Ironically, having failed to create opportunities for collaboration inside the exam space, the students did what might easily have been predicted: they formed study groups outside class and worked through responses together. Many students had written entire answers to the provided questions in advance, and simply copied their answers into a blue book. In some cases, as many as thirty or forty students got the same question wrong and in the same way, suggesting just how expansive the study network (scarcely a study group) had become. The question may no longer be whether learning is going to be networked, but rather how much control faculty are able to exert over the networks where learning and studying take place.For me, this is part of the implication of the recent cheating scandal at Harvard.
Adam Kahn, a PhD student in the USC Annenberg School, read the blog post and reached out to me, suggesting that he would like to help me think through these challenges, since he is doing work on a body of research known as Transactive Memory, which is interested in the ways groups of people solve problems together. Kahn had been a student in my New Media Literacies class my first semester at USC. We’ve worked together off and on for the past year, developing a conceptual essay about the problem for a forthcoming book on higher education. There, we developed a blue print for how we might need to reinvent the lecture class process in order to support the emergence of knowledge-building and problem-solving communities of the kind required to successfully complete a networked exam. Here’s part of what we said in that essay:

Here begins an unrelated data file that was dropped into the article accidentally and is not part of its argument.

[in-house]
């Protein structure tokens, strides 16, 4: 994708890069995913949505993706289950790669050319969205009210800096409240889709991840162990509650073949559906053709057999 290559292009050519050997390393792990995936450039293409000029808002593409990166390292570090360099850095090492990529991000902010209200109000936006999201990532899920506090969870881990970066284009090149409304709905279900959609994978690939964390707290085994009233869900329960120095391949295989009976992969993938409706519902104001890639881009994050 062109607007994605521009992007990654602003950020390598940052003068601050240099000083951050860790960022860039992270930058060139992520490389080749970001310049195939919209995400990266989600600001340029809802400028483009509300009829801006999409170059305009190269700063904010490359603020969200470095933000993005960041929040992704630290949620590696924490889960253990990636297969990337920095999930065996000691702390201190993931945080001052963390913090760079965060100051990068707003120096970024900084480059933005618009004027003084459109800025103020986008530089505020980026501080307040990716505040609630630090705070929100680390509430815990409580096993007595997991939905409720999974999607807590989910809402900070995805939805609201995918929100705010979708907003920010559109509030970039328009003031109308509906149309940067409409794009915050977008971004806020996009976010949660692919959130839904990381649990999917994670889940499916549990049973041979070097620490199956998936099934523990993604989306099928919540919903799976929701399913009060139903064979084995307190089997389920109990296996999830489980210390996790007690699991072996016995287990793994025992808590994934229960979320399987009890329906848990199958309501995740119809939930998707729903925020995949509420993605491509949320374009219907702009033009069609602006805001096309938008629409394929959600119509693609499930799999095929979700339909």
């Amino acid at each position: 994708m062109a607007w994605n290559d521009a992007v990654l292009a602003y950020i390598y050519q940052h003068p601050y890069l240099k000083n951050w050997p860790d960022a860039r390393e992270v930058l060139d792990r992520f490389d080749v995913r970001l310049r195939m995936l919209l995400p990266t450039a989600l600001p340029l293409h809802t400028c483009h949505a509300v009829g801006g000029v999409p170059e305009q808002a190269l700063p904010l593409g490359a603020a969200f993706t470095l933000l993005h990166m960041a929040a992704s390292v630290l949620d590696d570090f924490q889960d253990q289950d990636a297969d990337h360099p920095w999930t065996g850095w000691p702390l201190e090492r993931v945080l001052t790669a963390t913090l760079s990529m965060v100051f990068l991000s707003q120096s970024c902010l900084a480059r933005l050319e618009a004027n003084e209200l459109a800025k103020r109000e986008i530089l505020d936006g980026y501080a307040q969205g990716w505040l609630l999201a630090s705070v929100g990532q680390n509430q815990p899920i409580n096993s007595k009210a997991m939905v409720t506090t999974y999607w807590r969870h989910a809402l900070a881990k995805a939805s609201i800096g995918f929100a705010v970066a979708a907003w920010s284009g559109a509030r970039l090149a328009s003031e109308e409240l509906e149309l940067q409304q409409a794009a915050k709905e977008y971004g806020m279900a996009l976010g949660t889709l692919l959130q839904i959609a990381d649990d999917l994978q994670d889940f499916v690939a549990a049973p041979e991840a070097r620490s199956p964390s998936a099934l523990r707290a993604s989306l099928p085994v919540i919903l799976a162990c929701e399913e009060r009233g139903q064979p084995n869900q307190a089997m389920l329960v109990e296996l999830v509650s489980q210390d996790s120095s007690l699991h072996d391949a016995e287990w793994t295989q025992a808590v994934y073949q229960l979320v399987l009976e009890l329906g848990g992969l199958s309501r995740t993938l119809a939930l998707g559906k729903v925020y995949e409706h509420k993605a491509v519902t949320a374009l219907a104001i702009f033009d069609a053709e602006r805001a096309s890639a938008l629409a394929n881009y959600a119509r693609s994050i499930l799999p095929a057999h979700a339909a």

Because students add and drop classes for the first few weeks of the semester, it is important to not form student groups too early, as group turnover can hurt transactive memory (Moreland and Argote 2003). Thus, the semester will begin with core concepts and common texts the instructor feels everybody should know (Lévy’s shared knowledge). The course’s first midterm would be a traditional, non-collaborative exam, comprising a certain percentage of the grade. This diagnostic test can allow the instructors to gauge student’s relative abilities when putting together teams. Members should be assigned, with the goal of diversifying skills and knowledge. Allowing students to self-select would almost certainly increase group homogeneity bound as membership would be to existing friendship ties, i.e. those who shared the same interests and activities outside the classroom.
After this exam, though, the group becomes important. At this point, the reading list will grow so that it is too much for any individual to read. Students will have to become mutually dependent to survive.